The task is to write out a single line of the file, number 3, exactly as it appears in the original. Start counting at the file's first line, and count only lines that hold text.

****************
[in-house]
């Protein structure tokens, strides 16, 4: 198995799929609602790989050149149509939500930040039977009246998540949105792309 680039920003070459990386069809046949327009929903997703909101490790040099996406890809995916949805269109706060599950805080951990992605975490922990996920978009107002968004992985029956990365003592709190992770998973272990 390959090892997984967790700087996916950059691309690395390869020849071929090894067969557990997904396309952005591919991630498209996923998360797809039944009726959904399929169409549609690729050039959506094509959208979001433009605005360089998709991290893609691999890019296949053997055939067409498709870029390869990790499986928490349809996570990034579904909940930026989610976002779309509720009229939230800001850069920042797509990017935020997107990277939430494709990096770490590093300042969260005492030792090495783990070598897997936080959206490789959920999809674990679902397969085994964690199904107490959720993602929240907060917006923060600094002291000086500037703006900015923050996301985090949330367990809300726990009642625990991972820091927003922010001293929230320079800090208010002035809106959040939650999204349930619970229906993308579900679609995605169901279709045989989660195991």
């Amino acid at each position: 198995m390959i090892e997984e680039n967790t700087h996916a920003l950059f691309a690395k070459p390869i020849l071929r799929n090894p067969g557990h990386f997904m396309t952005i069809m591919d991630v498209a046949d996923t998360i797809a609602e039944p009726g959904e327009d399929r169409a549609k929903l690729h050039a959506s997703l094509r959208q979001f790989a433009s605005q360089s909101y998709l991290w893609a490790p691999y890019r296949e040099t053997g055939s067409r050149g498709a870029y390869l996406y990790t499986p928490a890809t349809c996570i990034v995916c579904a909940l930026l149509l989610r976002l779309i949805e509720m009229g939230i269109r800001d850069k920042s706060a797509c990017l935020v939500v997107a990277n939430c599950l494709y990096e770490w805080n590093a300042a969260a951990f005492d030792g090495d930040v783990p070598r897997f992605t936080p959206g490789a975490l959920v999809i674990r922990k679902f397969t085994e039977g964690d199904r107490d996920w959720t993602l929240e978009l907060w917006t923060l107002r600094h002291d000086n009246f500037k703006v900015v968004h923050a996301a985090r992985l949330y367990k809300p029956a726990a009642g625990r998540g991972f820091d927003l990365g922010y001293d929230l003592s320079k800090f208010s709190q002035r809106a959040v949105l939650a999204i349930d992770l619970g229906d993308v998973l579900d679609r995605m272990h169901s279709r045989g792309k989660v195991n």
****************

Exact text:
């Amino acid at each position: 198995m390959i090892e997984e680039n967790t700087h996916a920003l950059f691309a690395k070459p390869i020849l071929r799929n090894p067969g557990h990386f997904m396309t952005i069809m591919d991630v498209a046949d996923t998360i797809a609602e039944p009726g959904e327009d399929r169409a549609k929903l690729h050039a959506s997703l094509r959208q979001f790989a433009s605005q360089s909101y998709l991290w893609a490790p691999y890019r296949e040099t053997g055939s067409r050149g498709a870029y390869l996406y990790t499986p928490a890809t349809c996570i990034v995916c579904a909940l930026l149509l989610r976002l779309i949805e509720m009229g939230i269109r800001d850069k920042s706060a797509c990017l935020v939500v997107a990277n939430c599950l494709y990096e770490w805080n590093a300042a969260a951990f005492d030792g090495d930040v783990p070598r897997f992605t936080p959206g490789a975490l959920v999809i674990r922990k679902f397969t085994e039977g964690d199904r107490d996920w959720t993602l929240e978009l907060w917006t923060l107002r600094h002291d000086n009246f500037k703006v900015v968004h923050a996301a985090r992985l949330y367990k809300p029956a726990a009642g625990r998540g991972f820091d927003l990365g922010y001293d929230l003592s320079k800090f208010s709190q002035r809106a959040v949105l939650a999204i349930d992770l619970g229906d993308v998973l579900d679609r995605m272990h169901s279709r045989g792309k989660v195991n």